Sean Rad, co-owner of the wildly popular dating social network Tinder, recently declared in an interview with GQ magazine that “computers are going extinct—computers are just work devices.” The statement may have been on the dramatic side, but digital experts resoundingly agree that the future of cyber-shopping will take place on mobile devices such as tablets, phablets (phone-tablets), smartphones, and wearable computers such as Google Glass. For now, it’s important that your e-commerce site be optimized for mobile devices. “Consumers expect to experience optimization of the site across different devices,” says Faucher. “It may seem like a baseline point of entry to have a mobile-optimized site, but shockingly, many luxury retailers do not have this.”
6. Link Up
Big e-commerce sites such as Amazon and Sephora have helped make a number of website conventions ubiquitous, including the placement of company information (more on that later) and the practice of linking nearly every item on a page to other pages or pop-ups. We live in click-happy times, and consumers are accustomed to traveling places when they click on photos, images, logos, type, and other enticing visuals. Make their journey easier by linking all store logos back to the home page—something many small retailers forget to do—and ensuring that your site has zero broken (i.e., dead-end) links to your suite of social media platforms, blog, or anywhere else.
7. Super-Size Your Photos
Major online retailers have also trained the shopping public to “expect beautiful product shots at various angles, dimensions, and scale,” says Faucher. Make sure the product images you’re posting on your site and all your social media portals are high-resolution. You should also be offering a zoom capability, so customers can see, up close and personal, exactly what they are ordering.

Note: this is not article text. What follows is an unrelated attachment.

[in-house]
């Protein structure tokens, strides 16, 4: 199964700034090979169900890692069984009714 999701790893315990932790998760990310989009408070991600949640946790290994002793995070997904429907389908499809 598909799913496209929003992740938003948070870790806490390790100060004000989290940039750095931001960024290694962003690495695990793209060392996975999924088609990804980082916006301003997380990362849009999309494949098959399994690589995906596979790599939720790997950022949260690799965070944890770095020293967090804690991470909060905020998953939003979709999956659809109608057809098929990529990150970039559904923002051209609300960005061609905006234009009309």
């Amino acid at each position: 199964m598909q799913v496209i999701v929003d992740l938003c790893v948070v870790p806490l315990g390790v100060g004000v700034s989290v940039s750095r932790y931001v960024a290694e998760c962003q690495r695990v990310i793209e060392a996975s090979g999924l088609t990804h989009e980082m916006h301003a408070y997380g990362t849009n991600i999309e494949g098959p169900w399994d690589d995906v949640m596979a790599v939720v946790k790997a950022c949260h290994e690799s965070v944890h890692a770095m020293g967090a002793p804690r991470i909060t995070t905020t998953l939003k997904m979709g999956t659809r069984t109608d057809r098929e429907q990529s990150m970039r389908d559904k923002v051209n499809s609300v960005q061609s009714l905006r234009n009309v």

8. Don’t Get Lost
It’s an all-too-common entity in e-commerce: The beautiful website that neglects to provide the location of the brick-and-mortar shop(s), and how to reach anyone working there. Even more common are sites that practically hide the contact information in layers of linkage. Experts have mixed opinions on where to put info including address, email, and phone numbers for an establishment, but we recommend home-page placement—or a single click from home. “I recommend having the full address in the footer and on every page,” says Barber. “If you have 20 locations, don’t put every location. Have a tab or page where you can easily list all of them and a map.” And a contact form should not be the only way customers can reach you. Consumers rarely bother to fill the forms out—they just move on. Be sure to make your store’s email address easy to find (and don’t forget to check the account for messages!).
9. Be You
When crafting newsletters or email blasts for clients, “no one likes a hard sell,” says Ian Jacobs, customer experience evangelist at digital agency Genesys in the San Francisco Bay area. “Be real. Make sure you are thinking of [these opportunities] as a conversation, not a sales pitch. Be patient. Just give the consumer information that they will find relevant and helpful in daily life.” And remember to carry over the logo and the look and feel you’ve established on your websites and social platforms to any and all customer communiqués.
10. Work Your Digitals
Your site and social platforms can be the most beautiful on the Web, but in e-commerce, action and involvement are rewarded most robustly. That’s where marketing and regular updating come in. Refresh your platforms daily and “whatever money you spend on building the website, plan to spend, in the first year, at least two to four times that marketing it,” says Barber. “People aren’t going to find you just because you put a website up.”